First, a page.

Sharing Our Poetry ~ Parkview Manor ~ Westview Estates ~ The Elms by Pattie Bailey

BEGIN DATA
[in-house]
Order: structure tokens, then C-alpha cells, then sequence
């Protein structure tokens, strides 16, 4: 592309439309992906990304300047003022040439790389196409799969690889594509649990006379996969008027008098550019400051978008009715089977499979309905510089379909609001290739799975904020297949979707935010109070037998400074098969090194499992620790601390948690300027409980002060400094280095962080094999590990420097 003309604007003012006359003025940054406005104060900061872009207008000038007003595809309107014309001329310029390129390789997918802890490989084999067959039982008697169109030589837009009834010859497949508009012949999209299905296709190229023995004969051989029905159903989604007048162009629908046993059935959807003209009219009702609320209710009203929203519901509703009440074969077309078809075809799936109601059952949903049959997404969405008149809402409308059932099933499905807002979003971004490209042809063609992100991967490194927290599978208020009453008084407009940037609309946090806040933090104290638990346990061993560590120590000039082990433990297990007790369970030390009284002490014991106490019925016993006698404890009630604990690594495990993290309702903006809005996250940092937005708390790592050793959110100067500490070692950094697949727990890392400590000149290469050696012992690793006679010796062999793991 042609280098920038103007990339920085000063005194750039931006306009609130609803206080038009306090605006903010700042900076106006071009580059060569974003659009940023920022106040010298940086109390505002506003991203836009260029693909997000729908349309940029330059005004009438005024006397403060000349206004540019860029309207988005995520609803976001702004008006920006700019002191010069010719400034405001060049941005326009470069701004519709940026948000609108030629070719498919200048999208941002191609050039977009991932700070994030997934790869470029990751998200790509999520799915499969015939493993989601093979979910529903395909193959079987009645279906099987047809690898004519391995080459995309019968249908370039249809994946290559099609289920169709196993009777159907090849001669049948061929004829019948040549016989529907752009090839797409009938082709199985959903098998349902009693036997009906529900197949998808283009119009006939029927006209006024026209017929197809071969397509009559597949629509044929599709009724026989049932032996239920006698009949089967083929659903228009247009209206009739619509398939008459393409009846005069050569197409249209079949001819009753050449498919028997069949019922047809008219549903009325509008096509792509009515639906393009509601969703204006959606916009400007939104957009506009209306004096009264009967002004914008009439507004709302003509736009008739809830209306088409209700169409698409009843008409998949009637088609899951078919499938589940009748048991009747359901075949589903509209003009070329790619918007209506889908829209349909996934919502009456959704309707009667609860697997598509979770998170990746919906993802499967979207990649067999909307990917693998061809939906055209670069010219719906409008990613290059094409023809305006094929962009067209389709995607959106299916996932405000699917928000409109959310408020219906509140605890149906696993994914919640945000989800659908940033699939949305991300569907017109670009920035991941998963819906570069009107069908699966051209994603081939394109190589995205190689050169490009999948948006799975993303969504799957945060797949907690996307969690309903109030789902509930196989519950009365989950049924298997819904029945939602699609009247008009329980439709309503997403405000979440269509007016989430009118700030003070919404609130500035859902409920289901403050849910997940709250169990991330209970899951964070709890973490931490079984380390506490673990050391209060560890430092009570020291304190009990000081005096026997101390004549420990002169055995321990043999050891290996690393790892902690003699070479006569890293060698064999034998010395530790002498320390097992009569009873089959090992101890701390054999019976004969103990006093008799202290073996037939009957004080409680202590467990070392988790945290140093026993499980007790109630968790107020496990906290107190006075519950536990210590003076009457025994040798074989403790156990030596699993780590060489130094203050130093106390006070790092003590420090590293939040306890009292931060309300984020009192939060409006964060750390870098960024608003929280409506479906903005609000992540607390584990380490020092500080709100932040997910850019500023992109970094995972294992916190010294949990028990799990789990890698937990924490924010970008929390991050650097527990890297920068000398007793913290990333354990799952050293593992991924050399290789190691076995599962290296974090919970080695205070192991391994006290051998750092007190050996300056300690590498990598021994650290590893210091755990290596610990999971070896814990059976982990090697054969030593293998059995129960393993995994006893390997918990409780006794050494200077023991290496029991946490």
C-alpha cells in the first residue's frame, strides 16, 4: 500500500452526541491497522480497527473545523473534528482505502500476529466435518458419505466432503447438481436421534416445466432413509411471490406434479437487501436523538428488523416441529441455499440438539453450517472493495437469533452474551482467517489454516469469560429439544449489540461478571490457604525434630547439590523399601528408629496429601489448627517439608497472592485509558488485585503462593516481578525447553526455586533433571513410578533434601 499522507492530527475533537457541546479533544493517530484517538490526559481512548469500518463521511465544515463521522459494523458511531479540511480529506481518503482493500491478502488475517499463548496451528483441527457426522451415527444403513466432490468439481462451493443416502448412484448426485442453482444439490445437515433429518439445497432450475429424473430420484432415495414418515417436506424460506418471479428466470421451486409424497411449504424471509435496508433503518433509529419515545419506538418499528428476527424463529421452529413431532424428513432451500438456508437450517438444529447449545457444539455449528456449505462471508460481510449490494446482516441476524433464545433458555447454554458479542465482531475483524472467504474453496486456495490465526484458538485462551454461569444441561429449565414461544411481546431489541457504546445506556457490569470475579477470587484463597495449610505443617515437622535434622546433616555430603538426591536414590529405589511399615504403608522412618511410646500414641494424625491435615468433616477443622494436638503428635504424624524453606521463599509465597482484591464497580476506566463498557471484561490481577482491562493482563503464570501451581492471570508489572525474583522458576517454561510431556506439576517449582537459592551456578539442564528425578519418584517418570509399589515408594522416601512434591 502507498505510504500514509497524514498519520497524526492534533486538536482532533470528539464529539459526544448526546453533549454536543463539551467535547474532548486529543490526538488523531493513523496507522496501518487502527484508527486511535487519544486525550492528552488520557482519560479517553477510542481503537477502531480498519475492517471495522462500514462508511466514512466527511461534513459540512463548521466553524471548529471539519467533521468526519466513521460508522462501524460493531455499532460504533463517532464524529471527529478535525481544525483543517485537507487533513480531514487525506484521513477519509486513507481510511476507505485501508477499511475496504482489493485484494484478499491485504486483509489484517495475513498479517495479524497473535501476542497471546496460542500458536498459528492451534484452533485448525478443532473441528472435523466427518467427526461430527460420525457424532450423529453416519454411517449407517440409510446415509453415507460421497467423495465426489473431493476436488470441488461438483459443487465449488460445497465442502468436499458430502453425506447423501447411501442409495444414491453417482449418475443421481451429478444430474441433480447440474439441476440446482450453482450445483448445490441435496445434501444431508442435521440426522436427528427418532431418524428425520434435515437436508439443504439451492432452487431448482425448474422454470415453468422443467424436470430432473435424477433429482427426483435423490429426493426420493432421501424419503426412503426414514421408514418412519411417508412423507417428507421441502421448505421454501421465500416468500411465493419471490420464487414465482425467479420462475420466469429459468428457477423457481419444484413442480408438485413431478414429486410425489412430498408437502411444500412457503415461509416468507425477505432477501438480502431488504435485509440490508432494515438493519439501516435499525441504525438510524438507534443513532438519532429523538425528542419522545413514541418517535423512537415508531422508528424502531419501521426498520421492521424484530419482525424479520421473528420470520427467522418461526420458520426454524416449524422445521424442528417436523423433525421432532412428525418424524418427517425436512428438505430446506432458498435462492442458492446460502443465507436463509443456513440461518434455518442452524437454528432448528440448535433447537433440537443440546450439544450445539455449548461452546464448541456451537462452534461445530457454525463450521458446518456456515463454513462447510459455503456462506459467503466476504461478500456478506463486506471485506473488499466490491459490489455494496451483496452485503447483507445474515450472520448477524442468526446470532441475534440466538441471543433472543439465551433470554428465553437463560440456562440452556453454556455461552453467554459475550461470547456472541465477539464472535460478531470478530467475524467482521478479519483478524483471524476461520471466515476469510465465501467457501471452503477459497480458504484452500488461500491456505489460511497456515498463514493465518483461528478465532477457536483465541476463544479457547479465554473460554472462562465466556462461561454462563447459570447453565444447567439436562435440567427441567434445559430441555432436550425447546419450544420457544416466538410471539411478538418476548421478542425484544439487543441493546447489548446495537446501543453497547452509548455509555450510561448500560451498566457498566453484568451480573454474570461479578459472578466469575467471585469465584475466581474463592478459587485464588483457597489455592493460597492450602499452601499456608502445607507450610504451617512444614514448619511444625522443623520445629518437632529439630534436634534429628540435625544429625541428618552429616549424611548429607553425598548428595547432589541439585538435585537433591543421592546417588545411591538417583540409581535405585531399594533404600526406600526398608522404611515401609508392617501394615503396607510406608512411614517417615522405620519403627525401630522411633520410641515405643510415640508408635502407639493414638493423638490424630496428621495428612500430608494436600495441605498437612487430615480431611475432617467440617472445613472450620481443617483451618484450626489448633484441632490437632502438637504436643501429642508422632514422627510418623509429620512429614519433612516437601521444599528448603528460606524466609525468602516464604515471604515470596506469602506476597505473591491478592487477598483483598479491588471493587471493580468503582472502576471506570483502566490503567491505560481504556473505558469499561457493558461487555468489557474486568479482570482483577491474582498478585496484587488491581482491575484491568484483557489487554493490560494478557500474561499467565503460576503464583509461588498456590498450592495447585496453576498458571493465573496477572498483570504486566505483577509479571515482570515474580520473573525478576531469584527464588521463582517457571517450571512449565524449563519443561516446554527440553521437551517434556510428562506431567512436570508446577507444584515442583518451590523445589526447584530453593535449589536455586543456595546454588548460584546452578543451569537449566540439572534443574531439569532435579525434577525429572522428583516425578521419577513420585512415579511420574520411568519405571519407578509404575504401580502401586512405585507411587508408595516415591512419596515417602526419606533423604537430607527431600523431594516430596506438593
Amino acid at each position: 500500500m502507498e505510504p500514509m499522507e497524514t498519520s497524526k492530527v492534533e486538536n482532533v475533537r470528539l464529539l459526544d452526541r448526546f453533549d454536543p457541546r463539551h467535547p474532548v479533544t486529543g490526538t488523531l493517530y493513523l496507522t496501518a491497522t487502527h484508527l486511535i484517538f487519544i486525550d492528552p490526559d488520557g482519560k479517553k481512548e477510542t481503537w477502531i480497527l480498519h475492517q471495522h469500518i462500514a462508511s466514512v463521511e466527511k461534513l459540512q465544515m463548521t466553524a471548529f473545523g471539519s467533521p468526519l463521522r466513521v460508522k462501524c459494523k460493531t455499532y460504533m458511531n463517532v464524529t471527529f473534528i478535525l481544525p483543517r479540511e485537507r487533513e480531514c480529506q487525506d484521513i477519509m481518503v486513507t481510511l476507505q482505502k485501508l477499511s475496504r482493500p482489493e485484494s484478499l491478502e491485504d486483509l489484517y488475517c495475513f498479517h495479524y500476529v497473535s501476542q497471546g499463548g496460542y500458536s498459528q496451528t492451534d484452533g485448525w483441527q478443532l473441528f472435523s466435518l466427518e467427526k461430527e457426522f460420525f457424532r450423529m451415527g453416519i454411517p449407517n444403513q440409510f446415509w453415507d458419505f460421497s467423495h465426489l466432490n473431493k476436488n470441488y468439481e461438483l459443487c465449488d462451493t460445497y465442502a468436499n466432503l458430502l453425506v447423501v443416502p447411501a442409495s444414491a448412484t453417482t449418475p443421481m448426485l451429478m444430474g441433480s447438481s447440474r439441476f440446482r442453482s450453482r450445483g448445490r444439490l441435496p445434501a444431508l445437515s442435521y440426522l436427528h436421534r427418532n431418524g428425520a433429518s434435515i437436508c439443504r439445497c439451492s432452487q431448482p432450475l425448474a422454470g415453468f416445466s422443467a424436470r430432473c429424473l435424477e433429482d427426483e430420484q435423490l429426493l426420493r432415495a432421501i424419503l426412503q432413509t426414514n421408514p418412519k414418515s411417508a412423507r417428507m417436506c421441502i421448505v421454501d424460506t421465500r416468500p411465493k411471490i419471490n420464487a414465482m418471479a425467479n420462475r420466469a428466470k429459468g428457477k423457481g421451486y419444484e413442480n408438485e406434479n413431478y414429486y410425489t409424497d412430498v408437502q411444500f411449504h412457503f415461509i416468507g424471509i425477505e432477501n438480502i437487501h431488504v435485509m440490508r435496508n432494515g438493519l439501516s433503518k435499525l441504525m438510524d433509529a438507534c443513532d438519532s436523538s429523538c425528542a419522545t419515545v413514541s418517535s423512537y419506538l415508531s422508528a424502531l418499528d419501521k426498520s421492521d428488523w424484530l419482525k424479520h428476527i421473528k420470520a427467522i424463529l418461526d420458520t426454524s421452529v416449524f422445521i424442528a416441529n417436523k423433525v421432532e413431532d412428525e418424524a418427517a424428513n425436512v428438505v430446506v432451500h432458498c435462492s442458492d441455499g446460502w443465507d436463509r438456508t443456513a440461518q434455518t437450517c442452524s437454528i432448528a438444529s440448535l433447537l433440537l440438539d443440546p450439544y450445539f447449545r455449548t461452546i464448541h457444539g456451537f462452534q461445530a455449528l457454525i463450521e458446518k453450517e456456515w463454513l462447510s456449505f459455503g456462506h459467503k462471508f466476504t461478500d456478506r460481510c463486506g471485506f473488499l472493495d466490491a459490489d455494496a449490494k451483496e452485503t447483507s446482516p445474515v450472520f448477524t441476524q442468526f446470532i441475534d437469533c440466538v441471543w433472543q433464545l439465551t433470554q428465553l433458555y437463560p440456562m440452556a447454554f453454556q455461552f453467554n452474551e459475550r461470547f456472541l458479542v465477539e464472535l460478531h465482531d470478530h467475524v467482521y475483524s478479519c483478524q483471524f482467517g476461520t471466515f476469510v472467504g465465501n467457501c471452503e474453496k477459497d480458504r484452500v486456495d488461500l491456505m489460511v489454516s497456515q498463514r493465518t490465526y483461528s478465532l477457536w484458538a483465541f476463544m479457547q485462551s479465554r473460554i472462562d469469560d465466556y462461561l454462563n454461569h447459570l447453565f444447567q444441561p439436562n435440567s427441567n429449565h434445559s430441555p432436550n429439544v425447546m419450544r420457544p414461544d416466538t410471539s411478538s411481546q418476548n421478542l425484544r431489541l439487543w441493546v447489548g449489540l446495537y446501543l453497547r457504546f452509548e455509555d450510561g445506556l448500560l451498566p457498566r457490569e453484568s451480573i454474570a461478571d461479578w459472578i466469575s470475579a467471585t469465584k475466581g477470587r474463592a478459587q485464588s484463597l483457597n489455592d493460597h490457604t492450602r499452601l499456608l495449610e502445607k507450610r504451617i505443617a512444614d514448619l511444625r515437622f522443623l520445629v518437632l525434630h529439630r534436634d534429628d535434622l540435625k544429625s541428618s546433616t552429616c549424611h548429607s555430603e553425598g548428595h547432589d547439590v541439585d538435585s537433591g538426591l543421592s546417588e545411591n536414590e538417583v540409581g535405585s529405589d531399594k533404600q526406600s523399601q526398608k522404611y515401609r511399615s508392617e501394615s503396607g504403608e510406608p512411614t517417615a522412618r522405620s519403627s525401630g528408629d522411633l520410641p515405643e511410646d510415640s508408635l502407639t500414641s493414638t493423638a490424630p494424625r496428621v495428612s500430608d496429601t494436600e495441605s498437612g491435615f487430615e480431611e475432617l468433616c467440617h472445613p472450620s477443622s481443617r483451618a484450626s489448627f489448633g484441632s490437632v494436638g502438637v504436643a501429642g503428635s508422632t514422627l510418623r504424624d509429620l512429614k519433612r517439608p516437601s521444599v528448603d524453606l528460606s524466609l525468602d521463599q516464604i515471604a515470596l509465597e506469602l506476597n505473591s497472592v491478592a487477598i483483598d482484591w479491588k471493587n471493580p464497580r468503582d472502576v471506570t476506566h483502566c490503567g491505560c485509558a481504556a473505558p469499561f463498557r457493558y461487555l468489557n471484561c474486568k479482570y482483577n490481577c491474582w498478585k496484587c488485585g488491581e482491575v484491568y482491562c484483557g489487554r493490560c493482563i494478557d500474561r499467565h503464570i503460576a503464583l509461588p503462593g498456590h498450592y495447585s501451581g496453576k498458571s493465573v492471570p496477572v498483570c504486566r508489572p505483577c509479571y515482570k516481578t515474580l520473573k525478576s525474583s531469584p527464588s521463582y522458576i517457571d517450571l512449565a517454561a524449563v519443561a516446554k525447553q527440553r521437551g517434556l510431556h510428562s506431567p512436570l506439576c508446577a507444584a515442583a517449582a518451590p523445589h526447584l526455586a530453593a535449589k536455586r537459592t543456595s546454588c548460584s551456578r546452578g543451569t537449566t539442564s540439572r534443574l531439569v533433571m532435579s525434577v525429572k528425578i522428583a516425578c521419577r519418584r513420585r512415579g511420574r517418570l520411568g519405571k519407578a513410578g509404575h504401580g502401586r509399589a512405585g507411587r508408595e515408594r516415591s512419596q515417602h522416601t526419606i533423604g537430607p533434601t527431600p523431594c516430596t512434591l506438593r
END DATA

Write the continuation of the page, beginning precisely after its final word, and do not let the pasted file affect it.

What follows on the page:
“Peevish comments.” I read this phrase in an article this weekend, and I thought, “That’s a much nicer way to think of the comments The 4-B Kids made about how I was dressed.” On Friday, April 26, 2019, we were headed outside – ready to walk to Parkview Manor, Westview Estates, and The Elms to share our poetry. Several “peevish comments” were made because I was wearing my winter coat, a scarf, my stocking cap, and gloves. I had prayed for “No rain, please.” A little cool. A little windy. And brilliant sunshine. I was happy. My husband said we’d need fifteen minutes to walk to Parkview. I allowed thirty. With only a few distractions, we were only a few minutes late. Our best distraction was when Anthony Knaack spied a Bald Eagle flying overhead when we were traveling west on Clark Street. We stopped to look up (mouths closed, of course) until all of us had seen the beautiful soaring of the eagle. We had prepared two poems by Jack Prelutsky for a group reading: “Homework! Oh, Homework!” and “Louder than a Clap of Thunder.” In addition, The 4-B Kids shared poetry from their pockets (Each had designed a pocket from an old pair of jeans for “Keep a Poem in Your Pocket Day.”) What the students loved most was sharing the poems that they had written. We had spent several weeks reading and writing poetry in all different forms: the diamanté (a poem built with nouns, adjectives, and participles), fibs (based on the Fibonacci pattern of numbers), haiku (nature poems with a particular count of syllables), odes (a poem written to something they love), quatrains (four lines with a rhyming pattern), and acrostics (poems about a single word, bumped up a notch from what they’ve studied in the past). To see them pleased with their poetry, I knew I’d have ‘joy’ to write in my journal every day. After sharing poems at Parkview, reciting and sharing poetry at Westview (It was fun for them to find connections to people) and the Elms (My students were disappointed that they didn’t get to meet my math and English teachers at The Elms), we had lunch (yes, several looked sheepishly at me as they shivered without their coats and hats) and recess at Elmwood Park. The uphill walk home seemed longer, though we had fewer distractions. Our best Idea Catcher was on Randall Street – a marvelous oak tree. I need to go back to get a photo. When I returned to school, I had another peevish comment in my e-mail. My sister had seen me – she sent a reminder that the snow wasn’t forecast until Saturday. At the end of our very busy day, representatives from the Grundy County Natural Resources Conservation Service brought us tree seedlings for Arbor Day. (Our quote for handwriting: “The true meaning of life is to plant trees, under whose shade you do not expect to sit.” ~ Nelson Henderson) They demonstrated how to plant the seedlings and explained how to take care of them. This year they brought Bur Oaks which reminded me of “That Tree,” a page about a Bur Oak I used to view daily on Facebook which reminded me that in 2015 the image of the tree had reminded me of Ashlyn Moore’s Idea Catcher which reminded me that That Tree Guy had reposted the image and included Ashlyn’s Idea Catcher. This reminded me that I need to find the address so I can submit some of our poems for publication. It’s no wonder I never get to the end of my to-do list.